What is History, Now? by Helen Carr and Suzannah Lipscomb
Weidenfeld & Nicolson, 352pp, £20
Sixty years ago, EH Carr changed the study of history with a series of lectures at Cambridge, later compiled into a book, What is History?, in which he posited that “by and large, the historian will get the kind of facts he wants. History means interpretation.” What is written as if it were inarguable fact is in reality influenced by the historian’s own experiences and motivations and, indeed, by the experiences and motivations of those who wrote the original source material.
In What is History, Now?, Carr’s great-granddaughter, Helen Carr, and Suzannah Lipscomb, both historians, address the key issues of how we approach and retell history today. A deliberately diverse group of essayists, including Onyeka Nubia, Sarah Churchwell, Maya Jasanoff and Rana Mitter pose questions such as “Can and should we queer the past?”, “How can we write the history of empire?” and “Can we recover the lost lives of women?”. Given recent debates about statues, empire and whether it is right, or possible, to “rewrite history”, this is a timely collection, varied and thought-provoking, “for everyone intrigued and perturbed by the recent debates about how and whose history should be commemorated”.
By Pippa Bailey
AI 2041: Ten Visions for Our Future by Kai-Fu Lee and Chen Qiufan
WH Allen, 480pp, £14.99
This book by the sci-fi novelist Chen Qiufan and Kai-Fu Lee, a former president of Google China, is recommended as a credible vision of the future by the CEOs of Microsoft and Salesforce, among others. By sheer coincidence, belief in an AI-powered future drives investment in all their businesses. Chen’s ten stories are use-case scenario after use-case scenario, each a depressing snapshot of the AI future: school, romance, healthcare and work are all governed by software, and the undigitalised are “invisible”.
Ultimately, AI is not just great for business, it seems, but for solving the problem of humanity itself. When a government tries universal basic income to counter job losses from automation, substance addictions become endemic – until a CEO gets people working with AI. In this future, the only people who can be trusted to have money without work are wealthy tech investors. Occasionally, the book’s writing is bad enough to raise a laugh (in a tender moment, one lovestruck teen says to another: “Objective function maximisation”), but its real insight is that those at the forefront of technology are thinking about how their wealth accretion will affect the rest of us – and they’re fine with it.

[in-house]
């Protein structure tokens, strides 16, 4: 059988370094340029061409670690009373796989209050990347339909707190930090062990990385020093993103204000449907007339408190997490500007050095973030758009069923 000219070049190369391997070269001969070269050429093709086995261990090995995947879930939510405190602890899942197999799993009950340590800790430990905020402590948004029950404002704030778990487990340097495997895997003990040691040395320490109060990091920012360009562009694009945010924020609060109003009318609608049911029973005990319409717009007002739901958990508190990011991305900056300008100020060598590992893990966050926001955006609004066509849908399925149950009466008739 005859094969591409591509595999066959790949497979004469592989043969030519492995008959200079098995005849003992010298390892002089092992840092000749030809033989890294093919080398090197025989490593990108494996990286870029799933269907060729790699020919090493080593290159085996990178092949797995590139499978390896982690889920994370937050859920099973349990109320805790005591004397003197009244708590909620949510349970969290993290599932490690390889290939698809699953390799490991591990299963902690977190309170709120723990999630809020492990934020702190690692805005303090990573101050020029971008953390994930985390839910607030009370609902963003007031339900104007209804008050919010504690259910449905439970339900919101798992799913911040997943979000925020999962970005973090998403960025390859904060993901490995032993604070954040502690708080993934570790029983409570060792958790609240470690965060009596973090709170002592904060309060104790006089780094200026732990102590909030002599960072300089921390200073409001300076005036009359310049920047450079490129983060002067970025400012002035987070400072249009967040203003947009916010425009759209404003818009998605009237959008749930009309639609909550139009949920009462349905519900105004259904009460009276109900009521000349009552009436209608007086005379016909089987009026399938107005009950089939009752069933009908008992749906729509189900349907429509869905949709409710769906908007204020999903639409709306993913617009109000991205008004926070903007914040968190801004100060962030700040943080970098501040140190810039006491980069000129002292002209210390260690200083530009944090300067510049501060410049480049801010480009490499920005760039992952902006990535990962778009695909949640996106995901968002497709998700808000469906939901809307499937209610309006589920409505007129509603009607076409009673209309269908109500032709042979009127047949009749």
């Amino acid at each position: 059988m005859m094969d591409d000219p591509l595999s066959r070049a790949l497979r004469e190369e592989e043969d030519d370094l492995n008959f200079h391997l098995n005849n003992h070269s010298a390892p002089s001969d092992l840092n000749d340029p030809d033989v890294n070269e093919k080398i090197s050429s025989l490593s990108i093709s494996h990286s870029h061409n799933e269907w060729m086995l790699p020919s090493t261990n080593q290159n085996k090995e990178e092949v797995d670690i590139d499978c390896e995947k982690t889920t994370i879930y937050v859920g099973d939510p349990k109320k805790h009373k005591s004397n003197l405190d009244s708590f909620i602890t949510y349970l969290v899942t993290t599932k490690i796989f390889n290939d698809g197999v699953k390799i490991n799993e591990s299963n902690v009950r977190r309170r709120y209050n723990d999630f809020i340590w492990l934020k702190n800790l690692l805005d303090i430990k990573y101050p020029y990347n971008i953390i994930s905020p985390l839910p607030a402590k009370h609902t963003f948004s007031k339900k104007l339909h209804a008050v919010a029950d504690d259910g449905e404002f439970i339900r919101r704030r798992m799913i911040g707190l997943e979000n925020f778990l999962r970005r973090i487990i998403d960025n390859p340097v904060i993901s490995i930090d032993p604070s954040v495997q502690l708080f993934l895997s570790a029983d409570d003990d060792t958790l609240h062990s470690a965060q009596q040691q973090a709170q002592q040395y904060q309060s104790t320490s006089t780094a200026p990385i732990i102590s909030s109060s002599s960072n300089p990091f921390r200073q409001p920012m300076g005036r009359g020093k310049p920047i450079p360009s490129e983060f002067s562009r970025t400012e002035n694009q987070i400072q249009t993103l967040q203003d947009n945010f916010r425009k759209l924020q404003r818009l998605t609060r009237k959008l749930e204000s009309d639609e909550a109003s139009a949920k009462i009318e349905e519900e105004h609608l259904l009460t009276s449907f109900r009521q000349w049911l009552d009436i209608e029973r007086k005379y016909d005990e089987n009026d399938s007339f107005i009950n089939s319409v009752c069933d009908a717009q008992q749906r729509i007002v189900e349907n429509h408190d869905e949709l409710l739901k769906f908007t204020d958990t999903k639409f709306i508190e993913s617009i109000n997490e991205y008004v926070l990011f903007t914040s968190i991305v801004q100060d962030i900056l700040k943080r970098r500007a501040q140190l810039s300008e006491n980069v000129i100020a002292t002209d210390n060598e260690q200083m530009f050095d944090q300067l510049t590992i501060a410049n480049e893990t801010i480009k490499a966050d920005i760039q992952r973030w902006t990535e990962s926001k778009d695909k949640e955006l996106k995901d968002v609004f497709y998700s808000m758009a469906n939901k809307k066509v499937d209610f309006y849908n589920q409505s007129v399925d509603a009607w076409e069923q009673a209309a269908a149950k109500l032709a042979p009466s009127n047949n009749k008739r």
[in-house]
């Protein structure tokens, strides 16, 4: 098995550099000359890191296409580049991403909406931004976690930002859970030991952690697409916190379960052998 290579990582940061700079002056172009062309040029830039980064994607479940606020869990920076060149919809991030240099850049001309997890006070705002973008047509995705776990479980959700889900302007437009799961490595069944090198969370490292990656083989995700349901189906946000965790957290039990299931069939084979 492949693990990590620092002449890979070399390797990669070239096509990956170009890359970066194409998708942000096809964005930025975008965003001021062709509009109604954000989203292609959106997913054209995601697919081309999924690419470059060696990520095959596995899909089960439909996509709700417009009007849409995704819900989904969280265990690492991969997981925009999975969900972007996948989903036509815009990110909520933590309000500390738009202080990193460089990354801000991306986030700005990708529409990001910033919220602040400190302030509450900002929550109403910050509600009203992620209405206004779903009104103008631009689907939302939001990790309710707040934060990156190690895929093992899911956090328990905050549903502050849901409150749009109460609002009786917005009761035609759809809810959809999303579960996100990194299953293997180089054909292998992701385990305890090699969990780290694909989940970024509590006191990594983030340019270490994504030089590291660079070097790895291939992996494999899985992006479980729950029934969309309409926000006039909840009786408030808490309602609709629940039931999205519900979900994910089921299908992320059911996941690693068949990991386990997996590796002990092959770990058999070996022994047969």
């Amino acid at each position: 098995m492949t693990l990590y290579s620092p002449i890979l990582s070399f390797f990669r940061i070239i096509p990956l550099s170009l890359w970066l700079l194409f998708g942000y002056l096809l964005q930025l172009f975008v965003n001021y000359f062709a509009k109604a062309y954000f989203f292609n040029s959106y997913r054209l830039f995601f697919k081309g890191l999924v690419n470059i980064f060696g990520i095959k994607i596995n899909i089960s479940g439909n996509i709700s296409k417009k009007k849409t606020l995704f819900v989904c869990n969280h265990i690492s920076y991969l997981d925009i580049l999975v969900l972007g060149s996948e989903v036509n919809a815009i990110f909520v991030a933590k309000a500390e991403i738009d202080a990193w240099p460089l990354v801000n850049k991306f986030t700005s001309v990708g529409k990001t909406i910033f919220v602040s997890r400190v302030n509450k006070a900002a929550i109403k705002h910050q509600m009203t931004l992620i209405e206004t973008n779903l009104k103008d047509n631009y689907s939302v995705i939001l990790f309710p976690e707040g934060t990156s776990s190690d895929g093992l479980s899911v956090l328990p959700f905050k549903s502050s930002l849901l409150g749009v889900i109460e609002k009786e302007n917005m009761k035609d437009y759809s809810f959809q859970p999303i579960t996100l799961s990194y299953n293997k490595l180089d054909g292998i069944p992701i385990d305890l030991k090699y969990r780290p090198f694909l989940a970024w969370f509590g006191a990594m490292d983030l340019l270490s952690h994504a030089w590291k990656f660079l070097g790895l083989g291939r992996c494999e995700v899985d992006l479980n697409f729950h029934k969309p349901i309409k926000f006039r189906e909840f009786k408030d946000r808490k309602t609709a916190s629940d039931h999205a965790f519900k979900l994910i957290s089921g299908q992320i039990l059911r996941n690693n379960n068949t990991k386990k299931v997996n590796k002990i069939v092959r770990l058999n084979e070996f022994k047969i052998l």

By Will Dunn
Invention: A Life by James Dyson
Simon & Schuster, 352pp, £25
James Dyson’s career as an inventor and entrepreneur has been built on ugly ducklings. As product design goes, inventing a must-have vacuum cleaner is one of the more unlikely routes to billionairedom. But, as with all Dyson’s inventions – from a wheelbarrow with a ball in place of a wheel to hand driers and hair curlers – good looks are as important as utility. As Dyson relates in this breezy memoir, he didn’t train as an engineer but went to the Royal College of Art, so his applied skills were painfully learnt, with his cyclonic vacuum cleaner needing 5,127 prototypes to perfect. Nor, he confesses, have things become easier with experience.
This is an old-fashioned autobiography telling an old-fashioned penury-to-lucre story, and there is a whiff of the corporate brochure at times. Nevertheless, Dyson’s is an extraordinary tale in which he progresses from wince-inducing debts while developing his vacuum cleaner to opening his own private university for aspiring designers and engineers. Its graduates and their peers, he believes with winning optimism, will use technology that combines “lean engineering and material efficiency” to solve the world’s ills.
By Michael Prodger
Burntcoat by Sarah Hall
Faber & Faber, 240pp, £12.99
Sarah Hall’s latest novel – her first in six years, following a pair of lauded short story collections – is a tale of sensuality and creative adventure told in the face of bodily decay and social collapse. Edith Harkness is a sculptor, now in her late fifties and dying of the deadly virus – AG3 or Nova – whose victims she is memorialising with a work of public art. Resident in a slightly tweaked version of the north of England, she recalls, in higgledy-piggledy flashback, childhood pains, artistic glory and sexual ecstasy (“the moist flare of your tongue was an accelerant”), as well as the coming, roughly two decades earlier, of contagious disease. Her rambling house – the source of the title – is where she keeps a studio, and was once home to her Turkish lover Halit.
Hall’s prose is flinty – she has a taste for words like “brackish” – but is also capable of unabashed reverie and moments of poeticism that verge on the abstract. At times the novel feels like a mere mood piece, an exercise in atmospherics. But it grows as it moves along, and becomes a piercing record of a life and its evanescent beauties.
By Leo Robson
This article appears in the 13 Oct 2021 issue of the New Statesman, Perfect Storm